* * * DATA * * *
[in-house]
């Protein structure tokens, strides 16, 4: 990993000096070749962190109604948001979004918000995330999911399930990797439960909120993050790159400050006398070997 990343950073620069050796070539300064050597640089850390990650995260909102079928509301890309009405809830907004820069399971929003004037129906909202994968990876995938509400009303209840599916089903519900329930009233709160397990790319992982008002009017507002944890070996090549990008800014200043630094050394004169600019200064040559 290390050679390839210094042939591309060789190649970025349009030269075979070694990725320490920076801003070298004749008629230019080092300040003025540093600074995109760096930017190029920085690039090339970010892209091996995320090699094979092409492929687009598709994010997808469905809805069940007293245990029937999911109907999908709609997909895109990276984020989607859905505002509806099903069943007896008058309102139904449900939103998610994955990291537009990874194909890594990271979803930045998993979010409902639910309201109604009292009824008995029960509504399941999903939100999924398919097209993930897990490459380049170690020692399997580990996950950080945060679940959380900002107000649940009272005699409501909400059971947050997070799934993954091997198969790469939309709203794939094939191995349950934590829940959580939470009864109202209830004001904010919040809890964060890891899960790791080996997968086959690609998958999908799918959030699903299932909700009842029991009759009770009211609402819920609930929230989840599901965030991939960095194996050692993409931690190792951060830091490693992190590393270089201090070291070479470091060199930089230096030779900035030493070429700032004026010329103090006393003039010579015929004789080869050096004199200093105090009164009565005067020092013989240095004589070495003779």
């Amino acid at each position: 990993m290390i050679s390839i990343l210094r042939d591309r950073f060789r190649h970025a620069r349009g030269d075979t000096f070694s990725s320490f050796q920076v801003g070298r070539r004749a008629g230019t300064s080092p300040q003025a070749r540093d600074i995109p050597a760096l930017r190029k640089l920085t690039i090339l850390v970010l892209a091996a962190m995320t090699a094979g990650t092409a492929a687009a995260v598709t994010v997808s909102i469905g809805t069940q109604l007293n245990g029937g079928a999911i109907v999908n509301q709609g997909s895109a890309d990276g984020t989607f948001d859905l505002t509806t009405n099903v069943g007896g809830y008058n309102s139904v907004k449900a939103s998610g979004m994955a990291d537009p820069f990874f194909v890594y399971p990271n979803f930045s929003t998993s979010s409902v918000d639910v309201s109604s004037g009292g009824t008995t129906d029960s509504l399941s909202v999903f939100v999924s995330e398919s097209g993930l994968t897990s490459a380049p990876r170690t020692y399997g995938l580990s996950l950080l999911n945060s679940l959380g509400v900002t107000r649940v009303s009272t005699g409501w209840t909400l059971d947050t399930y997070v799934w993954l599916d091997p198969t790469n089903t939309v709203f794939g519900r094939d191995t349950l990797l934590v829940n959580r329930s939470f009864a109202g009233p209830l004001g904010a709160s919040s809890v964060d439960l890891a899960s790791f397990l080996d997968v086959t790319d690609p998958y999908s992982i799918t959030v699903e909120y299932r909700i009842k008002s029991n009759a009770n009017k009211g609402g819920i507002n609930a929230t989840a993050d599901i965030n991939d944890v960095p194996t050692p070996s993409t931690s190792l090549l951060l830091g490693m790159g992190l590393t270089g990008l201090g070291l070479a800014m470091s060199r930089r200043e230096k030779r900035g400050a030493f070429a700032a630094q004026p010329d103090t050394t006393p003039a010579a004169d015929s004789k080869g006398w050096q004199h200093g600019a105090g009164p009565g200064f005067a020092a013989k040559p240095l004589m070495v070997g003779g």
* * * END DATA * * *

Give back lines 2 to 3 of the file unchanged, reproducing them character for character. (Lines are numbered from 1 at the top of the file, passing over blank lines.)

């Protein structure tokens, strides 16, 4: 990993000096070749962190109604948001979004918000995330999911399930990797439960909120993050790159400050006398070997 990343950073620069050796070539300064050597640089850390990650995260909102079928509301890309009405809830907004820069399971929003004037129906909202994968990876995938509400009303209840599916089903519900329930009233709160397990790319992982008002009017507002944890070996090549990008800014200043630094050394004169600019200064040559 290390050679390839210094042939591309060789190649970025349009030269075979070694990725320490920076801003070298004749008629230019080092300040003025540093600074995109760096930017190029920085690039090339970010892209091996995320090699094979092409492929687009598709994010997808469905809805069940007293245990029937999911109907999908709609997909895109990276984020989607859905505002509806099903069943007896008058309102139904449900939103998610994955990291537009990874194909890594990271979803930045998993979010409902639910309201109604009292009824008995029960509504399941999903939100999924398919097209993930897990490459380049170690020692399997580990996950950080945060679940959380900002107000649940009272005699409501909400059971947050997070799934993954091997198969790469939309709203794939094939191995349950934590829940959580939470009864109202209830004001904010919040809890964060890891899960790791080996997968086959690609998958999908799918959030699903299932909700009842029991009759009770009211609402819920609930929230989840599901965030991939960095194996050692993409931690190792951060830091490693992190590393270089201090070291070479470091060199930089230096030779900035030493070429700032004026010329103090006393003039010579015929004789080869050096004199200093105090009164009565005067020092013989240095004589070495003779």
């Amino acid at each position: 990993m290390i050679s390839i990343l210094r042939d591309r950073f060789r190649h970025a620069r349009g030269d075979t000096f070694s990725s320490f050796q920076v801003g070298r070539r004749a008629g230019t300064s080092p300040q003025a070749r540093d600074i995109p050597a760096l930017r190029k640089l920085t690039i090339l850390v970010l892209a091996a962190m995320t090699a094979g990650t092409a492929a687009a995260v598709t994010v997808s909102i469905g809805t069940q109604l007293n245990g029937g079928a999911i109907v999908n509301q709609g997909s895109a890309d990276g984020t989607f948001d859905l505002t509806t009405n099903v069943g007896g809830y008058n309102s139904v907004k449900a939103s998610g979004m994955a990291d537009p820069f990874f194909v890594y399971p990271n979803f930045s929003t998993s979010s409902v918000d639910v309201s109604s004037g009292g009824t008995t129906d029960s509504l399941s909202v999903f939100v999924s995330e398919s097209g993930l994968t897990s490459a380049p990876r170690t020692y399997g995938l580990s996950l950080l999911n945060s679940l959380g509400v900002t107000r649940v009303s009272t005699g409501w209840t909400l059971d947050t399930y997070v799934w993954l599916d091997p198969t790469n089903t939309v709203f794939g519900r094939d191995t349950l990797l934590v829940n959580r329930s939470f009864a109202g009233p209830l004001g904010a709160s919040s809890v964060d439960l890891a899960s790791f397990l080996d997968v086959t790319d690609p998958y999908s992982i799918t959030v699903e909120y299932r909700i009842k008002s029991n009759a009770n009017k009211g609402g819920i507002n609930a929230t989840a993050d599901i965030n991939d944890v960095p194996t050692p070996s993409t931690s190792l090549l951060l830091g490693m790159g992190l590393t270089g990008l201090g070291l070479a800014m470091s060199r930089r200043e230096k030779r900035g400050a030493f070429a700032a630094q004026p010329d103090t050394t006393p003039a010579a004169d015929s004789k080869g006398w050096q004199h200093g600019a105090g009164p009565g200064f005067a020092a013989k040559p240095l004589m070495v070997g003779g």